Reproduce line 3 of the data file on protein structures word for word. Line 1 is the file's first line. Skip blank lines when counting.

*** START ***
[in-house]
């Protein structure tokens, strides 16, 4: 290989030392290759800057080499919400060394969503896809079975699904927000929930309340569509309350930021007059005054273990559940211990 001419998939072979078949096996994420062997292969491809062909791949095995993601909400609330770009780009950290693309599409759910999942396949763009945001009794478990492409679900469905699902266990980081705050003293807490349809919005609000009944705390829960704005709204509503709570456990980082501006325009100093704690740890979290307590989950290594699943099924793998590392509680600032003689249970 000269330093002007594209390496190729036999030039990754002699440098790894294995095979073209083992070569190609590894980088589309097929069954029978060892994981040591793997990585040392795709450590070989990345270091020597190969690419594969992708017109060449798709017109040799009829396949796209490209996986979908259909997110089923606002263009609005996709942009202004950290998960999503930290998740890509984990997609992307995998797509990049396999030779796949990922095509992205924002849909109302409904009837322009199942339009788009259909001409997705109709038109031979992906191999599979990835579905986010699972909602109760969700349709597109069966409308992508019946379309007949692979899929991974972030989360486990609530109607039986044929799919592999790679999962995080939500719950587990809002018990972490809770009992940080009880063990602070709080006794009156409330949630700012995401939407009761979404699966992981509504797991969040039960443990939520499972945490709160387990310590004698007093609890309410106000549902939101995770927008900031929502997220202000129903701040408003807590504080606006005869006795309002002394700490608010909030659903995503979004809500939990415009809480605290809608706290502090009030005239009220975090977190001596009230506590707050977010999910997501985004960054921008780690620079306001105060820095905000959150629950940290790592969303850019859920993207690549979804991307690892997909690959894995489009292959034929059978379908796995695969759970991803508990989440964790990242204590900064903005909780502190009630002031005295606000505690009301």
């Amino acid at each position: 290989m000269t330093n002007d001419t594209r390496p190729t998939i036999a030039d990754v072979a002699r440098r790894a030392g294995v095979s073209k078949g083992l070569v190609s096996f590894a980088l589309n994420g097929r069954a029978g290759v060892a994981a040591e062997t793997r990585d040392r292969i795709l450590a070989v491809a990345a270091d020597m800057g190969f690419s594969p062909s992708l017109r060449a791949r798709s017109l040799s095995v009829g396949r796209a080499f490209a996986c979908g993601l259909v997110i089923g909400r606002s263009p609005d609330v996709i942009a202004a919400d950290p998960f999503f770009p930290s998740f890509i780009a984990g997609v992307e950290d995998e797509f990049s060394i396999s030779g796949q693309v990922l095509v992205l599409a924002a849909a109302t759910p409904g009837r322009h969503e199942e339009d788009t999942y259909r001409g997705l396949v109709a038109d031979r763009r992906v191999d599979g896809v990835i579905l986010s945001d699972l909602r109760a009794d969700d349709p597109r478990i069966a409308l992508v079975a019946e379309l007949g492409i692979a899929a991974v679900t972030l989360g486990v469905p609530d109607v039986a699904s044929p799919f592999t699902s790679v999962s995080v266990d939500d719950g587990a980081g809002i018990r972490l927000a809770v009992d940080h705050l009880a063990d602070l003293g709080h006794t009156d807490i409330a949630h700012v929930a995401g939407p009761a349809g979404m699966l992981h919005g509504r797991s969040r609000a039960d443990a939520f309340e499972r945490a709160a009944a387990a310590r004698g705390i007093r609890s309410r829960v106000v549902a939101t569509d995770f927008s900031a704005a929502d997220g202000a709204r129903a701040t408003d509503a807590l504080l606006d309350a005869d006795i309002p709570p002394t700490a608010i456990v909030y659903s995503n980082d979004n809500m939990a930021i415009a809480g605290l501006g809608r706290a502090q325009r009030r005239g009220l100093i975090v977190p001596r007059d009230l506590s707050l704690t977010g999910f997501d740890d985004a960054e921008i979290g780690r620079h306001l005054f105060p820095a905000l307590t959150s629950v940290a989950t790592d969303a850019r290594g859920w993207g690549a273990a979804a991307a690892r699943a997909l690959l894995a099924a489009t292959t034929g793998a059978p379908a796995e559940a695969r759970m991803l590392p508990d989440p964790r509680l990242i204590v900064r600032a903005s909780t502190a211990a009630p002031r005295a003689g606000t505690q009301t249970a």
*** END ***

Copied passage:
């Amino acid at each position: 290989m000269t330093n002007d001419t594209r390496p190729t998939i036999a030039d990754v072979a002699r440098r790894a030392g294995v095979s073209k078949g083992l070569v190609s096996f590894a980088l589309n994420g097929r069954a029978g290759v060892a994981a040591e062997t793997r990585d040392r292969i795709l450590a070989v491809a990345a270091d020597m800057g190969f690419s594969p062909s992708l017109r060449a791949r798709s017109l040799s095995v009829g396949r796209a080499f490209a996986c979908g993601l259909v997110i089923g909400r606002s263009p609005d609330v996709i942009a202004a919400d950290p998960f999503f770009p930290s998740f890509i780009a984990g997609v992307e950290d995998e797509f990049s060394i396999s030779g796949q693309v990922l095509v992205l599409a924002a849909a109302t759910p409904g009837r322009h969503e199942e339009d788009t999942y259909r001409g997705l396949v109709a038109d031979r763009r992906v191999d599979g896809v990835i579905l986010s945001d699972l909602r109760a009794d969700d349709p597109r478990i069966a409308l992508v079975a019946e379309l007949g492409i692979a899929a991974v679900t972030l989360g486990v469905p609530d109607v039986a699904s044929p799919f592999t699902s790679v999962s995080v266990d939500d719950g587990a980081g809002i018990r972490l927000a809770v009992d940080h705050l009880a063990d602070l003293g709080h006794t009156d807490i409330a949630h700012v929930a995401g939407p009761a349809g979404m699966l992981h919005g509504r797991s969040r609000a039960d443990a939520f309340e499972r945490a709160a009944a387990a310590r004698g705390i007093r609890s309410r829960v106000v549902a939101t569509d995770f927008s900031a704005a929502d997220g202000a709204r129903a701040t408003d509503a807590l504080l606006d309350a005869d006795i309002p709570p002394t700490a608010i456990v909030y659903s995503n980082d979004n809500m939990a930021i415009a809480g605290l501006g809608r706290a502090q325009r009030r005239g009220l100093i975090v977190p001596r007059d009230l506590s707050l704690t977010g999910f997501d740890d985004a960054e921008i979290g780690r620079h306001l005054f105060p820095a905000l307590t959150s629950v940290a989950t790592d969303a850019r290594g859920w993207g690549a273990a979804a991307a690892r699943a997909l690959l894995a099924a489009t292959t034929g793998a059978p379908a796995e559940a695969r759970m991803l590392p508990d989440p964790r509680l990242i204590v900064r600032a903005s909780t502190a211990a009630p002031r005295a003689g606000t505690q009301t249970a």